Can Lorain County Be Home to the Next Big Thing in Business?

Northeast Ohio currently produces only 5%-10% of all the food consumed in the region. That means we import up to 95% of our food (about $10.7 billion), despite being one of the top agricultural states. Research has shown* that if the region were to increase production to meet at minimum 25% of local consumption, over 20,000 jobs would be created in farming, farm supply and food-related secondary industries. Additionally, the region would see increases in annual output of up to $4.2 billion, and state and local tax collection growth of about $126 million. How to reach this ambitious goal? The Center for Food Innovation has been launched to grow essential jobs and to build businesses by developing a collaborative, inclusive, advanced agricultural industry cluster in Lorain County. 

The concept of the cluster goes beyond that of firm networking, as it captures all forms of knowledge sharing and exchange to overcome complex problems and reduce risk inherent to innovations. A “cluster” is a geographic concentration of interconnected firms, suppliers, and institutions in a particular field that has the potential to affect competition by increasing the productivity of the companies in the clusters, driving innovation, and stimulating new businesses in the specific field. Within clusters are groups and networks of interdependent firms, knowledge-producing institutions (e.g. universities, research institutes, technology-providing firms), bridging institutions (e.g. providers of technical or consultancy services), and groups of firms related in the production and distribution of good and services such as suppliers, research and designer centers, engineering and technological companies, and distributors and customers, linked in a production chain which creates added value together.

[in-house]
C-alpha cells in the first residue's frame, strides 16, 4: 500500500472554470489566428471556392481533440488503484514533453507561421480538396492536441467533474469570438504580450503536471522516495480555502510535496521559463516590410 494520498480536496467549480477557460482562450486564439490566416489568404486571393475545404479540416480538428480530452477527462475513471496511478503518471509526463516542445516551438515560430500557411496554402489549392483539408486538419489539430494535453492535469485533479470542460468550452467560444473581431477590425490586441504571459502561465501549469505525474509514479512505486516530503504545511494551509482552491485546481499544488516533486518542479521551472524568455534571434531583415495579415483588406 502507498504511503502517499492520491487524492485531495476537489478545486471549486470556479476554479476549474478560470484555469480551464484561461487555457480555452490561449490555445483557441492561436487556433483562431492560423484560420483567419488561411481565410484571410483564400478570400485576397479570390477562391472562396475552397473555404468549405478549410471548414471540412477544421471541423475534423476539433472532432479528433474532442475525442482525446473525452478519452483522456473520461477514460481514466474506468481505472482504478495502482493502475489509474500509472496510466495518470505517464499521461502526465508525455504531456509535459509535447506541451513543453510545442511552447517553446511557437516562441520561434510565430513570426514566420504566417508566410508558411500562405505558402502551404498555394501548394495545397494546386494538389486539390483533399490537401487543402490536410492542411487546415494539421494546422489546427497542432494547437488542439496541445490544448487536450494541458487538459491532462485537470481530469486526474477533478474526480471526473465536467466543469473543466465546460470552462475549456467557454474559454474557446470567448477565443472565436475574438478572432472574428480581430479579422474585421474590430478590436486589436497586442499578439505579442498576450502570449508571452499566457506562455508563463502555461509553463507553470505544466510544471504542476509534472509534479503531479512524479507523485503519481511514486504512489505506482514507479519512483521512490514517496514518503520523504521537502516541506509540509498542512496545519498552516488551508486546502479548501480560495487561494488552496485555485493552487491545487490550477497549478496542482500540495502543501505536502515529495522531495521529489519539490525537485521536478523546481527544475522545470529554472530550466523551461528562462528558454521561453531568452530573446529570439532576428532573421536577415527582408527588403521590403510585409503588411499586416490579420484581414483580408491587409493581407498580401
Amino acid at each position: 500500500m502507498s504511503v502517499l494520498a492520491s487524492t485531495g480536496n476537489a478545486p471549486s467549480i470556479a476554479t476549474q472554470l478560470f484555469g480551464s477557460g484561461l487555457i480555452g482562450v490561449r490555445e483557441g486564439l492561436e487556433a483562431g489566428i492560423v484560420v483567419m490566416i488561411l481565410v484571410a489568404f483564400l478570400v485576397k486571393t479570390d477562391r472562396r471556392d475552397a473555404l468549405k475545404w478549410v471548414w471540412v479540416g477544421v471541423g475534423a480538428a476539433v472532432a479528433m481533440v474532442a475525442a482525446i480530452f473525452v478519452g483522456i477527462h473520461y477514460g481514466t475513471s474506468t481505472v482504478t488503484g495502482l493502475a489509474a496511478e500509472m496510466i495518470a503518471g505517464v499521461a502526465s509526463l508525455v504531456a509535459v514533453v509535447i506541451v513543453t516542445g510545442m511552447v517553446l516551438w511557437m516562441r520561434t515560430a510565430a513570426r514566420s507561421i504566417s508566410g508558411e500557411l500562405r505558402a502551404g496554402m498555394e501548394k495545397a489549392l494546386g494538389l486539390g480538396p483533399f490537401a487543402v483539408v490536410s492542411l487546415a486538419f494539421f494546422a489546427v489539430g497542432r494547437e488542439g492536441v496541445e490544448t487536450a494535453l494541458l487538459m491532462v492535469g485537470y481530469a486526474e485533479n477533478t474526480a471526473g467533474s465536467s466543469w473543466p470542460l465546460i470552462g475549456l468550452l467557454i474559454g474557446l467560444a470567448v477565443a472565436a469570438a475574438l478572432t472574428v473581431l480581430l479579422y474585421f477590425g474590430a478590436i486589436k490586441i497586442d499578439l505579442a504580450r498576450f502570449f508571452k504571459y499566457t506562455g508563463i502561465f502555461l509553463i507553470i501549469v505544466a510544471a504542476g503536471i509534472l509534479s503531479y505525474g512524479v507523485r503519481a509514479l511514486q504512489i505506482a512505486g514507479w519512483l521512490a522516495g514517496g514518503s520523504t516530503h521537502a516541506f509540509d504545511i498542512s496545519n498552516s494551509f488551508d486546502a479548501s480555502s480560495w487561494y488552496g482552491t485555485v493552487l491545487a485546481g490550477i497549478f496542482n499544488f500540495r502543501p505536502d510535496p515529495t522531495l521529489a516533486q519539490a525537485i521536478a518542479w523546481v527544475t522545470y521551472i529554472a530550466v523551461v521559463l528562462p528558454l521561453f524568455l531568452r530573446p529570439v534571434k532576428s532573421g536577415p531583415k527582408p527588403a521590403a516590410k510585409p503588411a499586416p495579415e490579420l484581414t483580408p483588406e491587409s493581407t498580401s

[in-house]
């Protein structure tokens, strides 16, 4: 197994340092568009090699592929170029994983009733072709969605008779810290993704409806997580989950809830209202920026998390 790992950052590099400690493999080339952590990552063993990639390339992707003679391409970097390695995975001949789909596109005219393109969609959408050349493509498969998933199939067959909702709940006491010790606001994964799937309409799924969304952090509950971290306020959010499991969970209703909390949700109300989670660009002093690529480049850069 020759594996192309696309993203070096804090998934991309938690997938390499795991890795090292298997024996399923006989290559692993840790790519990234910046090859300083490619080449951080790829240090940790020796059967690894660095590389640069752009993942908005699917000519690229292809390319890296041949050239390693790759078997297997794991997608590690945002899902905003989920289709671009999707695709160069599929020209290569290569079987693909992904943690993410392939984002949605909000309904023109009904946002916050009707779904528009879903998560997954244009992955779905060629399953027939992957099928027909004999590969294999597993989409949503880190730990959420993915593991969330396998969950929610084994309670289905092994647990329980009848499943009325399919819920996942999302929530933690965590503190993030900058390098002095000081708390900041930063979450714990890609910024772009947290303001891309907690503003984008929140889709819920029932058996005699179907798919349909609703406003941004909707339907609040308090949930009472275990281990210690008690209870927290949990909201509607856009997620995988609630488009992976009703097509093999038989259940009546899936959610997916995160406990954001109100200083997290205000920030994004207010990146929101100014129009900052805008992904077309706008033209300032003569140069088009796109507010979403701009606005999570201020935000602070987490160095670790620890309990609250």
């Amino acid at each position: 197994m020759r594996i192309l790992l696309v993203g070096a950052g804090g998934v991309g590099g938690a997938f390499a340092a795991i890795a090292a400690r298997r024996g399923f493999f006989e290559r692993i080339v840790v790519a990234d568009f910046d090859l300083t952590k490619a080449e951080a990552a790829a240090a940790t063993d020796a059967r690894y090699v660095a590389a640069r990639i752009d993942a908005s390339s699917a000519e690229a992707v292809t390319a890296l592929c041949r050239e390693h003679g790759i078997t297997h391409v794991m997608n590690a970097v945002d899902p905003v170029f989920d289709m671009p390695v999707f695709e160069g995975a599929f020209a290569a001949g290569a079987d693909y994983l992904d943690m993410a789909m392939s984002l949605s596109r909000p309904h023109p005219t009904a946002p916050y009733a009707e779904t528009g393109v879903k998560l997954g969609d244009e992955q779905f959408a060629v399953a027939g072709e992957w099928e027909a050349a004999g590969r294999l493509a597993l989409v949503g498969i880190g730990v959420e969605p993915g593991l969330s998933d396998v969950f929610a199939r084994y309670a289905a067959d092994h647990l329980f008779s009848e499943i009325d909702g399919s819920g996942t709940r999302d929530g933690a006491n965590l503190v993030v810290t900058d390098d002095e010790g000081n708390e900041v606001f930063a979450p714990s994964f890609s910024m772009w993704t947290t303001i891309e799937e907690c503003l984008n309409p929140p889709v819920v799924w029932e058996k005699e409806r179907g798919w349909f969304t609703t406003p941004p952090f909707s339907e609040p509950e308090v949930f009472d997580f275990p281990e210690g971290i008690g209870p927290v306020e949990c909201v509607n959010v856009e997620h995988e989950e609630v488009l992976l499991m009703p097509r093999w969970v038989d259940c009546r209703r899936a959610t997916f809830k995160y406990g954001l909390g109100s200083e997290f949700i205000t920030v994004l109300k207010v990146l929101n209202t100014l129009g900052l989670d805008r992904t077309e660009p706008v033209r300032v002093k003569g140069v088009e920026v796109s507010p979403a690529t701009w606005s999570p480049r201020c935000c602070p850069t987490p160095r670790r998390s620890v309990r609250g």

Lorain County has many of the right ingredients for a cluster: its legacy expertise is in farming and manufacturing. Lorain County has The College of Food, Agricultural, and Environmental Sciences at Ohio State University in Columbus, OH; The Center for Innovative Food Technology in Toledo, OH; and the Ohio Agricultural Research and Development Center in Wooster, OH (which, by the way, is the largest and most comprehensive agricultural bioscience research and development center in the country) – all within a couple hours drive. There is a strong history of  “traditional” seasonal farms and a growing community of year-round environmentally controlled farms. Additionally, the county has empty factories and shopping malls that could house even more year-round vertical farms. It has a bustling transportation corridor, renewable power and easily accessible water. According to TeamNEO, there are 670+ food processors and manufacturers in Northeast Ohio; and food manufacturing is a $3.4 billion business.

However, “the mere colocation of companies, suppliers, and institutions creates the potential for economic value; it does not necessarily ensure its realization,” states Michael Porter, the renowned Harvard academic known for his theories on economics and business strategy. The Center for Food Innovation seeks to establish links between all these players and to put Lorain County on the map as the headquarters to a regional agricultural cluster.

The Center for Food Innovation is modeled after the Netherlands’s FoodValley Org, a nonprofit that transformed their country’s agricultural industry. Within fifteen years (2005-2020), the Netherlands has become the second largest agricultural exporter next to the United States! If the Netherlands’ can achieve this goal with only a little over 16 thousand square miles compared to the USA’s 3.7 million square miles what could Lorain achieve? Check out the “The Economic Potential of Vertical Agriculture in Lorain County & Northeast Ohio” produced by Oberlin College Students.

Going forward, we at the Center for Food Innovation (CFI) will be releasing periodic blog posts exploring cluster development, advanced agricultural and ag-tech concepts (i.e. vertical farming, new efficiency techs) and speaking with leaders in the industry. If you are interested in staying updated, please sign up to our newsletter, and follow us on LinkedIn, Facebook, and Instagram. If you want to get involved please contact Bara Watts, barawatts@gmail.com.

*The 25% Shift, The Benefits of Food Localization for Northeast Ohio & How to Realize Them, by Brad Masi, Leslie Schaller, Michael Shuman, December 2010. Sponsored by The Cleveland Foundation, ParkWorks, Kent State University Cleveland Urban Design Collaborative, Neighborhood Progress, Inc. Cleveland-Cuyahoga County Food Policy Coalition

Written by: David Jarry, 11/2020

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